As the world’s leading economies are directing trillions of dollars towards COVID-19 recovery packages, a significant proportion is going to fossil fuel industries without climate-related conditions, risking clean energy opportunities in the coming decade, a G20 climate performance report said on Wednesday.
India, it said, is not on track for a 1.5 degrees Celsius world. To be on track, India needs to limit its carbon dioxide (CO2) emissions to 4.597 MtCO2e by 2030 and below 3.389 MtCO2e by 2050.
India can do so by adopting a ‘no new coal’ policy as well as working on a plan to phase out coal by 2040.
India’s average death rate per 1,000 due to air pollution is more than 1.7 to 18 times the G20 average.
These are among the key findings of the 2020 Climate Transparency Report, an annual collaboration between 14 think tanks, including TERI, and NGOs across G20 countries.
This year’s report analyses G20 countries’ performance across 100 indicators of climate adaptation, mitigation and finance, apart from emission impacts of the COVID-19 crisis and responses by their governments.
Year 2019 has seen a remarkable departure from the long-term growth trend in energy-related emissions and a stable expansion of renewables in the G20. But researchers caution that by providing unconditional support to fossil fuels, governments’ recovery responses risk reversing, instead of locking in, positive pre-COVID trends.
At least 19 of the G20 countries have chosen to provide financial support to their domestic oil, coal and/or gas sectors and 14 countries bailed out their national airline companies without climate conditions attached.
Only four G20 countries provided more funding to green sectors compared with fossil fuel or other emissions-intensive industries.
“The recovery packages can solve the climate crisis or make it worse,” said Charlene Watson of the Overseas Development Institute.
“Some G20 members like the EU, France or Germany are setting mostly a good example for building more resilient economies whilst shielding themselves against the accelerating climate impacts. Others direct too much support to fossil fuels, putting at risk positive recent developments.”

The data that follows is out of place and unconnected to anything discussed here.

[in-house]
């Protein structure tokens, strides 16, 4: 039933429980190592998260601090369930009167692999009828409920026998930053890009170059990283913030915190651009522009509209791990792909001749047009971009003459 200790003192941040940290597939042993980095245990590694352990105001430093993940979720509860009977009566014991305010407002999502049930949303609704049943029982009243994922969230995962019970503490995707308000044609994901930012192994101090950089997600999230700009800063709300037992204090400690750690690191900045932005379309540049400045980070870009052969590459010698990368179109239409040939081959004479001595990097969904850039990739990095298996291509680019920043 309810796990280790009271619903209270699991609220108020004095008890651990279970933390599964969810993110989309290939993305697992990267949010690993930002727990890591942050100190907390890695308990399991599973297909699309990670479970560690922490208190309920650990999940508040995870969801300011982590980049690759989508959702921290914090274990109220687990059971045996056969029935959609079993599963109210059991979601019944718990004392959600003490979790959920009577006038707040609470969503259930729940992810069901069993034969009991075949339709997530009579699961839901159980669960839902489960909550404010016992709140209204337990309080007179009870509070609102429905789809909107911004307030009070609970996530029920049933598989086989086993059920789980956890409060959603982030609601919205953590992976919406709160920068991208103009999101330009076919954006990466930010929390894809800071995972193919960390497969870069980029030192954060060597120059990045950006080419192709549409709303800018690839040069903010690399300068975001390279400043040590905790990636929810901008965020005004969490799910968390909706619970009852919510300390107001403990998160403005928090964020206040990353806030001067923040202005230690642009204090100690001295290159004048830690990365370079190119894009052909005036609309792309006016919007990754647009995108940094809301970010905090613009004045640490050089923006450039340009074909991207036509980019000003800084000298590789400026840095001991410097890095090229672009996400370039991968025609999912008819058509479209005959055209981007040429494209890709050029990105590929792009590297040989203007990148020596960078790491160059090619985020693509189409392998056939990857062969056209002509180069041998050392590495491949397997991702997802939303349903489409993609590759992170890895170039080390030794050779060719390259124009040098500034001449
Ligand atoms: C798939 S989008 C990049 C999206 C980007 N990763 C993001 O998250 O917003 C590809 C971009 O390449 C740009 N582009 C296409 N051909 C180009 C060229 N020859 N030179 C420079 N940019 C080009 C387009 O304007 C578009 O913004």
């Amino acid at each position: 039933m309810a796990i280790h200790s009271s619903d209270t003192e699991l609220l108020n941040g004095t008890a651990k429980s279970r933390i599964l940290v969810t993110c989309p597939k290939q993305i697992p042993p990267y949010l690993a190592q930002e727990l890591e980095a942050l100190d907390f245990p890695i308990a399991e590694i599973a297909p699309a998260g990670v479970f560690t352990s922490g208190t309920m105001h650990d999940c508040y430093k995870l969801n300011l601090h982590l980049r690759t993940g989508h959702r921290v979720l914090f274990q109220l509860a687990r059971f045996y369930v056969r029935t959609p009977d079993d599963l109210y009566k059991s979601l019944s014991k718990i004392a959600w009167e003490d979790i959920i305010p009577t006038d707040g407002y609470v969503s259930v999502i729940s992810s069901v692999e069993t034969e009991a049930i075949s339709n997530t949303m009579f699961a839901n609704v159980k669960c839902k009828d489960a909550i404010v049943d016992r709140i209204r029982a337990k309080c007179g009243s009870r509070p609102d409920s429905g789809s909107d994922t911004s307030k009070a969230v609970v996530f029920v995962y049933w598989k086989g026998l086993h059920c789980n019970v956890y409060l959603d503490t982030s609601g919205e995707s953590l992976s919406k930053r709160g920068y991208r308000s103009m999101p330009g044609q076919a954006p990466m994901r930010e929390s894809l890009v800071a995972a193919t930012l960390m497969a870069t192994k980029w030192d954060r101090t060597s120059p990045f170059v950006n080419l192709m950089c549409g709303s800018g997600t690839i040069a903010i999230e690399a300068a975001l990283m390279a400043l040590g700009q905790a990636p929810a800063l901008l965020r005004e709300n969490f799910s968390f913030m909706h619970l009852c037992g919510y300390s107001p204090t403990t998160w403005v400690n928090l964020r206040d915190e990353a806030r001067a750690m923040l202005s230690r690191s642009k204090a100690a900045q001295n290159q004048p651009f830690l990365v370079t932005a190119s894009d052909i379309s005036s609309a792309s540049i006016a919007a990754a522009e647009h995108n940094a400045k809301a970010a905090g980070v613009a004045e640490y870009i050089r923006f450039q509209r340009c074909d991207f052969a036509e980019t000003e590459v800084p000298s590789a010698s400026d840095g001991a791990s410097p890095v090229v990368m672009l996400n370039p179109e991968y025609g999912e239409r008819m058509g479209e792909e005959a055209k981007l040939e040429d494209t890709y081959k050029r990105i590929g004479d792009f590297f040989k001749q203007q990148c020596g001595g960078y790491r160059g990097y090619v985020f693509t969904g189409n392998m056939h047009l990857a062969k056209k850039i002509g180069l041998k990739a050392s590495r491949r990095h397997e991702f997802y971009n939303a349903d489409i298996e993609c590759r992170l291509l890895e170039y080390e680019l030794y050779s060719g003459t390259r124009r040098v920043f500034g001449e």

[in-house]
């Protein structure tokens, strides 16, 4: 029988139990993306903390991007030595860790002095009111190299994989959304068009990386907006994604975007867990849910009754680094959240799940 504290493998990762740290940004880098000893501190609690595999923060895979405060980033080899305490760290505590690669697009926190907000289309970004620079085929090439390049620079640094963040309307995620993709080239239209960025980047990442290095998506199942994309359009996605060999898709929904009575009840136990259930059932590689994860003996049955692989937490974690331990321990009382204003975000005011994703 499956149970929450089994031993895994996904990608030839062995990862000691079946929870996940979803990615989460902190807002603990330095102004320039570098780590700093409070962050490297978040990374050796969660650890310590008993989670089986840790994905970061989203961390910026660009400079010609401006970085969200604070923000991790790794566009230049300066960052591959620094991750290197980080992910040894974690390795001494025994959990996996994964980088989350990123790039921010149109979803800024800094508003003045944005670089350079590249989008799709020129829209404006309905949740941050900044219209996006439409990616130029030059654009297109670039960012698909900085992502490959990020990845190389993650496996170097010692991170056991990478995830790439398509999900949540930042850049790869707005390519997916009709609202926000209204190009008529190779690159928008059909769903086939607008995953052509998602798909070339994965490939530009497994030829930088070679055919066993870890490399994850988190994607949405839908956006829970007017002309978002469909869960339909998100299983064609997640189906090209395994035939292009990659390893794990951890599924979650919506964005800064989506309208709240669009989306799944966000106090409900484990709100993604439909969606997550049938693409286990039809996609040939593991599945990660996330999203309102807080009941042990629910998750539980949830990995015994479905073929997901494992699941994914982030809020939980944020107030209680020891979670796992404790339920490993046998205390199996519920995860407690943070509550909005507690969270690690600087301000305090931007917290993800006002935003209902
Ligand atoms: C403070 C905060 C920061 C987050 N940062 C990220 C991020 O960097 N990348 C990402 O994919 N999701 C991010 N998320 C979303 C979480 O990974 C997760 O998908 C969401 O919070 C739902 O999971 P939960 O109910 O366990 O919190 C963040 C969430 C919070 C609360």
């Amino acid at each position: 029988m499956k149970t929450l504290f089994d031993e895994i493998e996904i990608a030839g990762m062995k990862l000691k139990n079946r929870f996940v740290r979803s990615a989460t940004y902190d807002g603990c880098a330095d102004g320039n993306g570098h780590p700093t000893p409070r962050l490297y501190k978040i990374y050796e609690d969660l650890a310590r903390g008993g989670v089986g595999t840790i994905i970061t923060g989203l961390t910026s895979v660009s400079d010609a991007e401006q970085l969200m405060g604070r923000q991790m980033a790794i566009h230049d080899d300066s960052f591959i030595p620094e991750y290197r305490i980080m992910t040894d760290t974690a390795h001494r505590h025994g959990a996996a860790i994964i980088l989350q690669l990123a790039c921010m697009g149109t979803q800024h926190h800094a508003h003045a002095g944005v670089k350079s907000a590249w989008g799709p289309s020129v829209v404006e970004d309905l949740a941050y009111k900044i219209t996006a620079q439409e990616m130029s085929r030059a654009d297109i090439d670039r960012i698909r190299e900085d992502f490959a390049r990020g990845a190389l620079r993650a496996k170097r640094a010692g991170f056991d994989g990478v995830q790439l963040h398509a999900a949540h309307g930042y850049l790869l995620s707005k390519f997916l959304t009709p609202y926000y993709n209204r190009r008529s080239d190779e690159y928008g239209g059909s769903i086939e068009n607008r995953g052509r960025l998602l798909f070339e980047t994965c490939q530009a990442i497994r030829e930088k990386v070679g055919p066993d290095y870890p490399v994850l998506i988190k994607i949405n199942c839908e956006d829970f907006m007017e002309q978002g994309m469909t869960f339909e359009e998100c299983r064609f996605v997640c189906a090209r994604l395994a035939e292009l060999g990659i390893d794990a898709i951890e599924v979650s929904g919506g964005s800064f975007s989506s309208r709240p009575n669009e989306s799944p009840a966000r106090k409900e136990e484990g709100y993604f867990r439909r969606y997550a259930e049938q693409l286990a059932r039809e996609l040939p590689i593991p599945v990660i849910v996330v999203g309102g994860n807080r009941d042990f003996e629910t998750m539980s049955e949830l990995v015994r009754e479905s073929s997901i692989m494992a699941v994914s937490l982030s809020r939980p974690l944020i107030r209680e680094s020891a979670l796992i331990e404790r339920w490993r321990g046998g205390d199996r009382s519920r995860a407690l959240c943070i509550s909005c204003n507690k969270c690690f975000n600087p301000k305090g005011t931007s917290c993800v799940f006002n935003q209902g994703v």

According to the report, in 2019 energy-related CO2 emissions declined in G20 countries for the first time due to climate policies rather than due to external shocks (such as the 2008-09 financial crisis), namely by 0.1 per cent, down from a 1.9 per cent growth in 2018.
Due to the impacts of the pandemic, G20 energy-related CO2 emissions are projected to be 7.5 per cent lower by the end of 2020 compared with 2019.
Most notably, global aviation emissions collapsed this year.
The share of renewable energy in power generation increased in 19 of the G20 countries in 2019, accounting for 27 per cent of power generation in the G20.
It is projected to continue to increase in all G20 countries and will likely make up almost 28 per cent of power generation in 2020.
Coal consumption decreased by two per cent. Notably, only five G20 members have set targets to phase out coal, it said.
“Before the pandemic hit, results of climate action were coming to fruition in some energy-related sectors and the crisis consolidated those trends in a majority of the G20 countries,” said Jorge Villarreal of Iniciativa Climatica de Mexico.
With China, South Africa, Japan and South Korea the latest to join the race to carbon neutrality by mid-century, the report finds that the momentum behind tougher climate targets among the world’s largest emitters is building.
However, short-term policy frameworks and investments are not yet consistent with long-term plans.
This is despite the fact that climate-related weather extremes such as heat waves, wildfires and flooding will become more severe in G20 countries as global warming approaches the 1.5 degrees Celsius mark.
Among G20 members, Australia, Brazil, France, Italy, Mexico, Turkey, India, Saudi Arabia and South Africa risk greater exposure to climate-related impacts compared with global projections at 1.5 degrees.
The analysis also identifies critical differences in how governments are responding to the decarbonisation challenge. For instance, Japan, France, Britain and Canada have set target dates for phasing out fossil fuel cars, while in comparison, the Trump administration rolled back regulations aimed at reducing transport emissions.
While 18 of the G20 countries are in the process of or have already implemented carbon-pricing schemes, Australia and India have no such plans.
Further, while Canada, France, and Britain have introduced fully restricted public financing for coal, China, India, Indonesia, Russia and South Africa have no restrictions in place.
“India’s transport sector currently accounts for 14 per cent of its energy-related CO2 emissions. As car ownership grows, India should quickly increase the share of EVs and invest in sustainable urban public transport,” RR Rashmi from The Energy and Resources Institute (TERI) said.